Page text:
In some extreme cases, athletes have had to resort to unorthodox methods to fund their endeavors. 2010 Asian Junior Championship gold medalist Ravi Dixit recently put his kidney up for sale online in order to fund his travel for tournaments the rest of the year.

Taking the plunge into a professional career looms as a daunting task to the young players in the game. The average salary for a professional comes to about $43,000, which forces players to take on public appearances, coach and participate in exhibition matches just to make ends meet.

“It’s basically only the top two really making a living off [squash],” said Mike Talbott, head coach at Stanford. “Not many people dropped out like I did back then.”

Talbott is one of few successful squash players that dropped out of college early to pursue a full-time squash career. After completing his first semester at Trinity, Talbott decided to drop out in order to fully commit himself to the game.

Money was hard to come by at first, forcing Talbott to take a job as a lifeguard at the Detroit Athletic Club, but within just three years Talbott became one of the top players in the professional circuit.

Even ascending to the apex of the sport doesn’t guarantee expensive sports cars and sprawling mansions. Former world No. 1 Nick Matthew only pulled in $110,000 in total earnings in 2011, less than 20 percent of the minimum salary for an NBA player.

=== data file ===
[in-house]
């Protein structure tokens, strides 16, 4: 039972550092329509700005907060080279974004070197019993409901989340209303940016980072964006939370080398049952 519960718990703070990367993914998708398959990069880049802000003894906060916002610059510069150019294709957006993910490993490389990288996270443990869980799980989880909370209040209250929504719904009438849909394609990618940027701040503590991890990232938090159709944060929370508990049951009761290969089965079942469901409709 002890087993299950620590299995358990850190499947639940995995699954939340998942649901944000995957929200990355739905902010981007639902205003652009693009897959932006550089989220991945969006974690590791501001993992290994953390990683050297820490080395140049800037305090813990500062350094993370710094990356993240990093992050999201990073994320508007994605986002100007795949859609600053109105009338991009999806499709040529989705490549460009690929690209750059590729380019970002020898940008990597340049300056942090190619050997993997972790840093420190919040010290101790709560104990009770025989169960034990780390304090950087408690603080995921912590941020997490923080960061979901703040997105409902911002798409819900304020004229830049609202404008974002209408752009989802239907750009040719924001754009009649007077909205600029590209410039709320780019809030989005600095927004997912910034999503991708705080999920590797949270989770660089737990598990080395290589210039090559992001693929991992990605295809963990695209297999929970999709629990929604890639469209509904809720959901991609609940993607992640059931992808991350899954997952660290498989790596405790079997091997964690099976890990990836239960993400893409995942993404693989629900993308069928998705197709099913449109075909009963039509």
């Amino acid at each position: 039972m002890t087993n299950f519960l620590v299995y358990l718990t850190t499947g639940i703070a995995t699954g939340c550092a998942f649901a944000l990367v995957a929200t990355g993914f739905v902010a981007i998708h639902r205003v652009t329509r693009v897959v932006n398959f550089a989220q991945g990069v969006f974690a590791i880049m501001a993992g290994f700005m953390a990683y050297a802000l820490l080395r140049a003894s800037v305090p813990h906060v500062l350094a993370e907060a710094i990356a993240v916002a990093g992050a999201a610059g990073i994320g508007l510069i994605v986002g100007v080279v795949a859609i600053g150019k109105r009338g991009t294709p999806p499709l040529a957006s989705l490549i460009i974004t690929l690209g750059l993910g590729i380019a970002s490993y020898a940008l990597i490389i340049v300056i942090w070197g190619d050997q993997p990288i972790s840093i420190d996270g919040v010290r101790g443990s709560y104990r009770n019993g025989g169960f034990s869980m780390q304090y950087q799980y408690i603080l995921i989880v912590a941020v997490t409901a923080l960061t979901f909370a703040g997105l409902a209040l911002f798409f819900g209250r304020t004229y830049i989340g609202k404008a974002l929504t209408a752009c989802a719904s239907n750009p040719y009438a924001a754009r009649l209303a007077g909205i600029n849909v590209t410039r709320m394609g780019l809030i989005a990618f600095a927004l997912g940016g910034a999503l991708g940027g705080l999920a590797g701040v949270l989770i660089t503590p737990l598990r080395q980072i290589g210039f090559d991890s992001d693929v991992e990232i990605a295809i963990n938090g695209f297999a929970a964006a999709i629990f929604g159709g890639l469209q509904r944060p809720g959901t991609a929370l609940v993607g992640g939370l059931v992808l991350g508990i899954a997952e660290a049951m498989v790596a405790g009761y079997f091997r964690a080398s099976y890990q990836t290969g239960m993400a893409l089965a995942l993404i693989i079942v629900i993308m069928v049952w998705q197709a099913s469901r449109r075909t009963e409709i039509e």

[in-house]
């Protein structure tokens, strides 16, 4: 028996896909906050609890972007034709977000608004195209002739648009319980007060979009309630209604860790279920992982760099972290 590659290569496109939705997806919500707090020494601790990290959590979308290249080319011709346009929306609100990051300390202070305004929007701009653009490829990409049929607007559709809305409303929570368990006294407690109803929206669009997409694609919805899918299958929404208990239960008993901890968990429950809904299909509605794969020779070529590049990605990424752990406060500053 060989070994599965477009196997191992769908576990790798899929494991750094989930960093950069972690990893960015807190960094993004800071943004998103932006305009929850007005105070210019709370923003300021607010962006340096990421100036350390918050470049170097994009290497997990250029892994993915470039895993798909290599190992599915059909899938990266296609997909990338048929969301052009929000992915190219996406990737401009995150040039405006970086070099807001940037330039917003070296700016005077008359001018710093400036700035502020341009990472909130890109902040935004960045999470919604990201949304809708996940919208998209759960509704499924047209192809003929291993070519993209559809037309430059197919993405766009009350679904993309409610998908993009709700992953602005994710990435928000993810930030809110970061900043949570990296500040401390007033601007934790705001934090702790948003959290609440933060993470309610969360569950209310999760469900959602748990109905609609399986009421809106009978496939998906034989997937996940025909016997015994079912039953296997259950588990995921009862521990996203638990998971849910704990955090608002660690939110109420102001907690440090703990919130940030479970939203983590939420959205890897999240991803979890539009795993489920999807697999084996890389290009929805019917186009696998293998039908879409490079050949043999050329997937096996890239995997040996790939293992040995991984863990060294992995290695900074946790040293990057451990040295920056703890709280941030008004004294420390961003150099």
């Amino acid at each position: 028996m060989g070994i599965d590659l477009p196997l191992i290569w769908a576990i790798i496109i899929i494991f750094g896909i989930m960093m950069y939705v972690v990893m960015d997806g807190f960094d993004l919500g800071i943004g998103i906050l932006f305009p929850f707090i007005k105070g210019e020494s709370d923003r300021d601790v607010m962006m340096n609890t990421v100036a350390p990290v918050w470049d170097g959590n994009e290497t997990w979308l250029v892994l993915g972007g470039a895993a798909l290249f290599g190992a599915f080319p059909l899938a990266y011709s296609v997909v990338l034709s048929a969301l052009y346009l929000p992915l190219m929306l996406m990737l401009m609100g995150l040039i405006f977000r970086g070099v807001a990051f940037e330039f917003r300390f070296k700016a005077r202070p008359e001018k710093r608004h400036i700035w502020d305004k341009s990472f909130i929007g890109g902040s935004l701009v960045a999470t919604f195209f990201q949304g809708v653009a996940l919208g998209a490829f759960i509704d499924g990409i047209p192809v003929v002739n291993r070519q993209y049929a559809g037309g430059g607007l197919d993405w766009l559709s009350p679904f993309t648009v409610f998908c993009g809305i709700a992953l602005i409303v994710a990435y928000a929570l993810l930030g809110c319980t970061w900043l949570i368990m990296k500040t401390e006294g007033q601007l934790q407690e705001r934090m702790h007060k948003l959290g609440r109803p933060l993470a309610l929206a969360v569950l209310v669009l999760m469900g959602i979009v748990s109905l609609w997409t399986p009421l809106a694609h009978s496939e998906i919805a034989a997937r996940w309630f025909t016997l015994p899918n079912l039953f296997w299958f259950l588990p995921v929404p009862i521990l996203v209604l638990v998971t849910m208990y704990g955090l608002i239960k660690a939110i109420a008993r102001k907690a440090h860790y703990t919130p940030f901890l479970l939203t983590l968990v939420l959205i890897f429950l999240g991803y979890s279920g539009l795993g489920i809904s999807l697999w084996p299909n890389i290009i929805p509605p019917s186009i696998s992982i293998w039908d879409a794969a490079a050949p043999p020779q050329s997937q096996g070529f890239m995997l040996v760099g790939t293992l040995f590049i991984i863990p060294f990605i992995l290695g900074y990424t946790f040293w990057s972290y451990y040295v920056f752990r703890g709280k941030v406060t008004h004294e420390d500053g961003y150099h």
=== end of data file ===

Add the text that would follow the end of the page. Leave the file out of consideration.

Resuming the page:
Players from around the world have continued to flock to the states as the chance to earn a degree while pursuing their own professional aspirations has been enticing. The meager earning potential may keep players in school for their four year terms, but players have continued to take on the challenge of making a living from playing squash.

Wyant and associate head coach Gilly Lane both juggled the college and professional competitions during their time at Princeton and Penn respectively. While the squash lifestyle may not have been as glamorous as more popular sports, the two coaches still encourage their players to pursue the opportunity if they are willing.

“I’d be thrilled if we could bridge that gap in future years,” Wyant said. “We’re hopeful that more of those really talented athletes that want to play professionally come here.”

Some Quakers have garnered outside experience representing their national teams such as freshmen Reeham Salah and junior Anaka Alankamony. While the competition isn’t quite akin to the Professional Squash Association Tour, the experience brings a quasi-professional feel to the team.

“Our women’s team has it and the men are getting there,” Wyant added. “The standard is almost like a smaller tier professional tournament for our teams.”

Fluctuating between the top levels of squash becomes a challenge that burdens even the best players. Money and wins aside, the players fall back on their passion to power through the struggles.